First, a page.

Fried Plantains—one of my favorite comfort foods! Whenever I eat these, my mind is flooded with memories of my childhood. I feel like plantains were a staple growing up in Congo and Cameroon both.
The way we used to make these in Congo (a.k.a. the best way ?), is to use really ripe plantains (called Makembas, in Lingala). I’ve lived in other places where the plantains are not as ripe for this fried method, and they turned out to be very dry and starchy and leave much to be desired. When you use the overripe ones, your end result is the softest, sweetest, most delicious fried goodness.
Don’t get me wrong! Green plantains definitely serve a purpose in some dishes—this just isn’t one of them. I’ll be sharing another delicious treat that uses green plantains next month, so stay tuned!
Now, back to the good stuff—when I say overripe plantains, I mean overripe! You want the skins to be mostly black. It sounds gross, but trust me, it really improves the final product!
I struggle to find overripe plantains in the stores here, so I usually have to plan ahead and buy them green. Then I put them in my pantry for 3-4 weeks to let them ripen up. If you have to do it this way too, just be sure to check on them about once a week so you don’t forget about them (I’ve definitely done that before…)
One final note: please be careful when working with and around the hot oil! Oil burns are no fun!
I hope you love how sweet and juicy these melt-in-your-mouth treats are! I’ve won my husband over ? Cheers!
Fried Plantains: The Sweet and Salty Kind
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- 4 overripe, mostly black Plantains
- ½ – ¾ cup Vegetable Oil (depending on the size of your frying pan)
- Coarsely ground Salt
- Paper Towels
In a medium frying pan (I like to use cast iron for this project!), pour in enough oil that you have about a ¼ – ½ inch in the bottom of the pan.
Place the pan over medium heat and let the oil heat up to around 300-350 degrees Fahrenheit.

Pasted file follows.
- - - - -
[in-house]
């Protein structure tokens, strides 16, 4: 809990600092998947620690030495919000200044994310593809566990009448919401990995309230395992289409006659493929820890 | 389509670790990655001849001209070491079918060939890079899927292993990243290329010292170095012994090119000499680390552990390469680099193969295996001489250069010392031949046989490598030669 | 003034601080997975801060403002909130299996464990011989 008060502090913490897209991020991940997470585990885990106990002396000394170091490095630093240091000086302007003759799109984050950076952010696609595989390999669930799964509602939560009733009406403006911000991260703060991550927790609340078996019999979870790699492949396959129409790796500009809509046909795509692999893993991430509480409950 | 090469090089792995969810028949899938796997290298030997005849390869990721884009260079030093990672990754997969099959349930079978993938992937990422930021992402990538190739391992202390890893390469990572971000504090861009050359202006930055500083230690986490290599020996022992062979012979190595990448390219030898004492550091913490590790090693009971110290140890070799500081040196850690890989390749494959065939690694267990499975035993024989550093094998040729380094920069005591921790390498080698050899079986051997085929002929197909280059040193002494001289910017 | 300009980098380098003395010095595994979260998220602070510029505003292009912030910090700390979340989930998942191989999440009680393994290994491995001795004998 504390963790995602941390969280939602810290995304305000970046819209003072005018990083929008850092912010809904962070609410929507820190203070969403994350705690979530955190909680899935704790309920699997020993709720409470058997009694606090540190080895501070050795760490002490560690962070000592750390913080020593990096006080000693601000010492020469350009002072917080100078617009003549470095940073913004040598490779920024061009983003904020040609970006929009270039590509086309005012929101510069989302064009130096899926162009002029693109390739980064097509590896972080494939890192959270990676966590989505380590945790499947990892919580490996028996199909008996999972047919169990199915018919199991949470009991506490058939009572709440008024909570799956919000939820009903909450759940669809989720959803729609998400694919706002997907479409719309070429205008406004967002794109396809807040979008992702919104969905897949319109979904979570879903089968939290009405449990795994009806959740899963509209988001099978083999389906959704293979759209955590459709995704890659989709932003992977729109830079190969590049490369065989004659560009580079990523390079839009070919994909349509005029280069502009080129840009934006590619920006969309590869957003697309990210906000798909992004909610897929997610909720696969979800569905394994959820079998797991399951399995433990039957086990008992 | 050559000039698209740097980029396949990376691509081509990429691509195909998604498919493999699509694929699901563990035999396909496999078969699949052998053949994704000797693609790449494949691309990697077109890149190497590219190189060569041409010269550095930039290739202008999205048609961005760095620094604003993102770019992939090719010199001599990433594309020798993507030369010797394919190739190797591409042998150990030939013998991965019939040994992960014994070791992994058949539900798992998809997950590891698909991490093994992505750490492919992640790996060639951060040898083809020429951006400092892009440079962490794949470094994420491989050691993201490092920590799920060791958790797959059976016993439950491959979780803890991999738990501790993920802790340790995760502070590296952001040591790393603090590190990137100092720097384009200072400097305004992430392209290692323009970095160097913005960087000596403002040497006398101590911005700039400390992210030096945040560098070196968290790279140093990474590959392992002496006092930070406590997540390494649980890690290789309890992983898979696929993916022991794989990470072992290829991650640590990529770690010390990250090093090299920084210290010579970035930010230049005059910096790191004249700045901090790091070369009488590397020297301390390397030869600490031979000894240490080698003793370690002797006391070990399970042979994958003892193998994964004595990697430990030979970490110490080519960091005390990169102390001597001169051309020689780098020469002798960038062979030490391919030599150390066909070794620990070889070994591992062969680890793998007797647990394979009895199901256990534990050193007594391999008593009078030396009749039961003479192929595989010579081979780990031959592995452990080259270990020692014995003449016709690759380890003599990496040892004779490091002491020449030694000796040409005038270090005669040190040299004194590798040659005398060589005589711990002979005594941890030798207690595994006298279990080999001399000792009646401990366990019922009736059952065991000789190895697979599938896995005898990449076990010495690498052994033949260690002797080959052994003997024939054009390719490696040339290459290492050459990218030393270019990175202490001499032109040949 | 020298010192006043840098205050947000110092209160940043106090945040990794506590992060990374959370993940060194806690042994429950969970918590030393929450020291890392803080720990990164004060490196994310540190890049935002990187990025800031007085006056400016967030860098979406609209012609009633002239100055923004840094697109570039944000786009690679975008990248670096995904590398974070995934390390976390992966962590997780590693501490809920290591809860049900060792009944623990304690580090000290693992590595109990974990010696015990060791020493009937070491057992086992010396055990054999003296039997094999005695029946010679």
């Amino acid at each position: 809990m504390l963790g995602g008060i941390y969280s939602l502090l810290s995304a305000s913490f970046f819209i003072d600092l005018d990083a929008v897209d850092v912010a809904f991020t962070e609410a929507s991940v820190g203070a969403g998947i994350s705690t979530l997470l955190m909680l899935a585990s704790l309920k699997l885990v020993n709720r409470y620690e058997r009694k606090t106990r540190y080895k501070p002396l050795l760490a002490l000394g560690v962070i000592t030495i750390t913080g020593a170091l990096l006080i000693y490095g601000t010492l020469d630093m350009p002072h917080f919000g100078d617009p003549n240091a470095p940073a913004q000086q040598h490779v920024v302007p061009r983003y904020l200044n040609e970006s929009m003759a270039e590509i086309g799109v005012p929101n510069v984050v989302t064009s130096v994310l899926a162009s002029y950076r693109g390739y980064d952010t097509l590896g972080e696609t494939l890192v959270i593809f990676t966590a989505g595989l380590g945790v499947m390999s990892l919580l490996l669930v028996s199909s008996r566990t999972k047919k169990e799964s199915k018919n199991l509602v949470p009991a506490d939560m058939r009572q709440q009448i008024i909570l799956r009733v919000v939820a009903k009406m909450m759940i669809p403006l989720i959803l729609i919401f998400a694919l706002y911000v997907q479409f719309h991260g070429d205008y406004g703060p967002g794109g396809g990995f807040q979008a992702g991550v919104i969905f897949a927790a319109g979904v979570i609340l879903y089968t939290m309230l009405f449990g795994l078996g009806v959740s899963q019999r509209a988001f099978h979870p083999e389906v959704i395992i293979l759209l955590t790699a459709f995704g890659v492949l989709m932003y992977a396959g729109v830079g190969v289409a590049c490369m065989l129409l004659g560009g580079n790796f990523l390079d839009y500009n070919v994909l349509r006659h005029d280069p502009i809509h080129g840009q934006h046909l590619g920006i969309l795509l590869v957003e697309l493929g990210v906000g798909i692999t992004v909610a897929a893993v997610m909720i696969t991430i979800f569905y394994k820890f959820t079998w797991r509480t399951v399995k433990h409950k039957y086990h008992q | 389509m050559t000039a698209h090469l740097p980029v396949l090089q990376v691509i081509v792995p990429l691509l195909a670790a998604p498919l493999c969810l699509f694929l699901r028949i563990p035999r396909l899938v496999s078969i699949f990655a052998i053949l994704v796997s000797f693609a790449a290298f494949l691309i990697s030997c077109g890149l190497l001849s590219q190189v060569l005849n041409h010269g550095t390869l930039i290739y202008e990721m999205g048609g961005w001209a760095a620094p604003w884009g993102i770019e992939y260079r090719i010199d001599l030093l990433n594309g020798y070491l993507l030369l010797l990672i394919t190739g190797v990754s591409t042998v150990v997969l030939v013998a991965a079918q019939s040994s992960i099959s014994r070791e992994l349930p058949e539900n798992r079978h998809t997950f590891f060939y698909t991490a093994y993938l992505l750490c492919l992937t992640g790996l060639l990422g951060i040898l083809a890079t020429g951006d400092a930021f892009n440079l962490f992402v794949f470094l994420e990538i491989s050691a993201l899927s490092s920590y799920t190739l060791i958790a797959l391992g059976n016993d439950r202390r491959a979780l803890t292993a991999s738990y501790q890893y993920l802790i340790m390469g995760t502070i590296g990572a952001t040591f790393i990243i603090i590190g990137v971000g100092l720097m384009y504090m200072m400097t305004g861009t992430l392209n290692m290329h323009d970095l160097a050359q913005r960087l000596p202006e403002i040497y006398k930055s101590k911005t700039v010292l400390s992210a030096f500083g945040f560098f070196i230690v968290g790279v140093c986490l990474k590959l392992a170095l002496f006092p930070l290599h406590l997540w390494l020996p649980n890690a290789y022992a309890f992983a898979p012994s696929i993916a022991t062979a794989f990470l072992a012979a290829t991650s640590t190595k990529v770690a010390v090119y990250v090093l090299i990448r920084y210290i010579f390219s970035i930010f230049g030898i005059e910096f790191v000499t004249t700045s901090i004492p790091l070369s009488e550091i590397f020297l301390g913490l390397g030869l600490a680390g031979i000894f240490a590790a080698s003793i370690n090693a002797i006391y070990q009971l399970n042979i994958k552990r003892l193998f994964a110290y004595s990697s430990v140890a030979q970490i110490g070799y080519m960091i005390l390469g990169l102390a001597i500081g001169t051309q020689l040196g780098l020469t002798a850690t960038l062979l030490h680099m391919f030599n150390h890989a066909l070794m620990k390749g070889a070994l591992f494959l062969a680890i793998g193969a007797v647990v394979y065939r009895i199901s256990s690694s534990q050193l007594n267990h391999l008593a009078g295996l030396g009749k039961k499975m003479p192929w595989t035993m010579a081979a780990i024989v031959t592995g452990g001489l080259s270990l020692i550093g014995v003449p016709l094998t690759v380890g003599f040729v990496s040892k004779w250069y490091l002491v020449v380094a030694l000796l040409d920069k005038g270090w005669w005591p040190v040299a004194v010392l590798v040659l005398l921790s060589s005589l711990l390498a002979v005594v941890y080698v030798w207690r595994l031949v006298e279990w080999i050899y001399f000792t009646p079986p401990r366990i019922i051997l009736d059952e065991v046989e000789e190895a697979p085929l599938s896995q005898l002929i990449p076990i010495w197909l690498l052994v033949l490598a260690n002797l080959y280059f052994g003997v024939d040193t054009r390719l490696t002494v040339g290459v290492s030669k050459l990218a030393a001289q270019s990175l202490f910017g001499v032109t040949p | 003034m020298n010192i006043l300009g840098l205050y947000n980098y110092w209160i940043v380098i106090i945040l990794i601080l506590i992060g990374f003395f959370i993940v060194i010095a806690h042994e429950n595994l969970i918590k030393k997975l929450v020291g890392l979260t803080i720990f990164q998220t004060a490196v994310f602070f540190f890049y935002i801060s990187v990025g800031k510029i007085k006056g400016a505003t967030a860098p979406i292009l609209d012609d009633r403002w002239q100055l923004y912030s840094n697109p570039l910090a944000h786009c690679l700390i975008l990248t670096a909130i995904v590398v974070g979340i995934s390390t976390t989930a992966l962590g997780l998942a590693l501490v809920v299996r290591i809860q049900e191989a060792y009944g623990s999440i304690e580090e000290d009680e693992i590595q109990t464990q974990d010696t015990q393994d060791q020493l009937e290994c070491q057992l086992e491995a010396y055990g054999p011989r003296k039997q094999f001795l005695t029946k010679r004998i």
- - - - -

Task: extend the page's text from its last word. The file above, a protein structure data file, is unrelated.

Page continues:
**Note: If you don’t have a thermometer, you can test the oil’s temp by taking a small piece of cut plantain and putting it in the hot oil. If it immediately starts to bubble and dance around the plantain, then it’s ready! You don’t want it so hot that it’s burning and smoking either.**
While the oil is heating up, peel the plantains.
Next, we cut them into your desired size and shape. I prefer to cut them in half, and then slice them into quarters lengthwise.
Very carefully place the slices of plantain in the hot oil. Please don’t burn yourself! You will probably have to fry these in a couple of batches, depending on the size of your pan. Don’t overcrowd the slices. They can gently touch, but you don’t want any stacked on top of each other.
Fry them for about 3 minutes on the first side. The edges should start to turn a light, golden brown color. Using tongs or a fork, carefully flip the plantains over, and fry them for another 3 minutes or so on the second side. The goal is to get them to a beautiful dark, golden brown color.
**Note: Because of the high sugar content in these, they will go from dark brown to black very quickly, so keep an eye on them so as not to burn them!**
Once they have reached their desired color, place them on a couple layers of paper towel to absorb some of the grease.
Lightly sprinkle them with coarsely ground salt (I love to use this pink Himalayan rock salt in my spice grinder!).